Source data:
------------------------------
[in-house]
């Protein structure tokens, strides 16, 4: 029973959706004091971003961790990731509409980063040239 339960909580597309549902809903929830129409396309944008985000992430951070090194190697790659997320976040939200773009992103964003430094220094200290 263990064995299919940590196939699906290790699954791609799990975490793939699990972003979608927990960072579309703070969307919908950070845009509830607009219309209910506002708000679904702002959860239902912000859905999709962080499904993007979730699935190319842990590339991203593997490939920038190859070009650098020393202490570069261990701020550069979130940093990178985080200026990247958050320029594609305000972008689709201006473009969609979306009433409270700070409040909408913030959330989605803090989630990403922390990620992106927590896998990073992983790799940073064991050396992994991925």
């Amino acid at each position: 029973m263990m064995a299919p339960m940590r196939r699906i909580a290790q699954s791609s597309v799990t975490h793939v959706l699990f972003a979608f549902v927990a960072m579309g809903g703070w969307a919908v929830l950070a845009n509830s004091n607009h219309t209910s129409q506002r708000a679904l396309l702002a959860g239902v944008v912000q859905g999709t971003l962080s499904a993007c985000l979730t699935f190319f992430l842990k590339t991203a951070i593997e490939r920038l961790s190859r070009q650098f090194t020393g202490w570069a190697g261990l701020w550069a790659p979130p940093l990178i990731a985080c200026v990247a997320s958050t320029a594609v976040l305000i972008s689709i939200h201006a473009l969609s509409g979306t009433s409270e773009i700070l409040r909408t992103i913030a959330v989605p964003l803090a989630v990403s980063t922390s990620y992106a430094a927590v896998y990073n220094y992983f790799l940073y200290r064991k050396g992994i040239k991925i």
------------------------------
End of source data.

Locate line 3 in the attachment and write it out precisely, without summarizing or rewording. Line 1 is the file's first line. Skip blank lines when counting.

């Amino acid at each position: 029973m263990m064995a299919p339960m940590r196939r699906i909580a290790q699954s791609s597309v799990t975490h793939v959706l699990f972003a979608f549902v927990a960072m579309g809903g703070w969307a919908v929830l950070a845009n509830s004091n607009h219309t209910s129409q506002r708000a679904l396309l702002a959860g239902v944008v912000q859905g999709t971003l962080s499904a993007c985000l979730t699935f190319f992430l842990k590339t991203a951070i593997e490939r920038l961790s190859r070009q650098f090194t020393g202490w570069a190697g261990l701020w550069a790659p979130p940093l990178i990731a985080c200026v990247a997320s958050t320029a594609v976040l305000i972008s689709i939200h201006a473009l969609s509409g979306t009433s409270e773009i700070l409040r909408t992103i913030a959330v989605p964003l803090a989630v990403s980063t922390s990620y992106a430094a927590v896998y990073n220094y992983f790799l940073y200290r064991k050396g992994i040239k991925i």